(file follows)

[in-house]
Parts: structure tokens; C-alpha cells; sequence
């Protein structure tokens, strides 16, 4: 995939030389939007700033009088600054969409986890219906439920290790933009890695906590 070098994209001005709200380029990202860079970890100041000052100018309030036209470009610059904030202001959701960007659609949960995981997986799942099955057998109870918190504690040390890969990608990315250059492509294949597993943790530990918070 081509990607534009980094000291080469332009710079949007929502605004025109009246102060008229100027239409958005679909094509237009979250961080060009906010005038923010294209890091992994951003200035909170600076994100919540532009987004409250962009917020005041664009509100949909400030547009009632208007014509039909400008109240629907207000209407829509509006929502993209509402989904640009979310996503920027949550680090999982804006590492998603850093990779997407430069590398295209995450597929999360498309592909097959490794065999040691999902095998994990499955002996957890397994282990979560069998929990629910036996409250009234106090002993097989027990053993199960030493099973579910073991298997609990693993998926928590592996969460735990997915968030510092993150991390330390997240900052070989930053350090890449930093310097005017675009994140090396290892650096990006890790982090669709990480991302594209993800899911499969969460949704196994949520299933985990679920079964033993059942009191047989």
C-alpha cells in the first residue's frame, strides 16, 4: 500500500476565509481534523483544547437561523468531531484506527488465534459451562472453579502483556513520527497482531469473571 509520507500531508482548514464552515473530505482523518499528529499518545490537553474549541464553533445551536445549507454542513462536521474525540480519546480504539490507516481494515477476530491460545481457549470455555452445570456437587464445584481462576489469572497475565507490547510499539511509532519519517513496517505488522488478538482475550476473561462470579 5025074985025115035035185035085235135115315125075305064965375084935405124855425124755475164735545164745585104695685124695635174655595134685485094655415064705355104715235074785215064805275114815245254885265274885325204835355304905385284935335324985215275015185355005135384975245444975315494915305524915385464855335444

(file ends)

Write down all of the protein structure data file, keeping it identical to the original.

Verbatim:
[in-house]
Parts: structure tokens; C-alpha cells; sequence
């Protein structure tokens, strides 16, 4: 995939030389939007700033009088600054969409986890219906439920290790933009890695906590 070098994209001005709200380029990202860079970890100041000052100018309030036209470009610059904030202001959701960007659609949960995981997986799942099955057998109870918190504690040390890969990608990315250059492509294949597993943790530990918070 081509990607534009980094000291080469332009710079949007929502605004025109009246102060008229100027239409958005679909094509237009979250961080060009906010005038923010294209890091992994951003200035909170600076994100919540532009987004409250962009917020005041664009509100949909400030547009009632208007014509039909400008109240629907207000209407829509509006929502993209509402989904640009979310996503920027949550680090999982804006590492998603850093990779997407430069590398295209995450597929999360498309592909097959490794065999040691999902095998994990499955002996957890397994282990979560069998929990629910036996409250009234106090002993097989027990053993199960030493099973579910073991298997609990693993998926928590592996969460735990997915968030510092993150991390330390997240900052070989930053350090890449930093310097005017675009994140090396290892650096990006890790982090669709990480991302594209993800899911499969969460949704196994949520299933985990679920079964033993059942009191047989």
C-alpha cells in the first residue's frame, strides 16, 4: 500500500476565509481534523483544547437561523468531531484506527488465534459451562472453579502483556513520527497482531469473571 509520507500531508482548514464552515473530505482523518499528529499518545490537553474549541464553533445551536445549507454542513462536521474525540480519546480504539490507516481494515477476530491460545481457549470455555452445570456437587464445584481462576489469572497475565507490547510499539511509532519519517513496517505488522488478538482475550476473561462470579 5025074985025115035035185035085235135115315125075305064965375084935405124855425124755475164735545164745585104695685124695635174655595134685485094655415064705355104715235074785215064805275114815245254885265274885325204835355304905385284935335324985215275015185355005135384975245444975315494915305524915385464855335444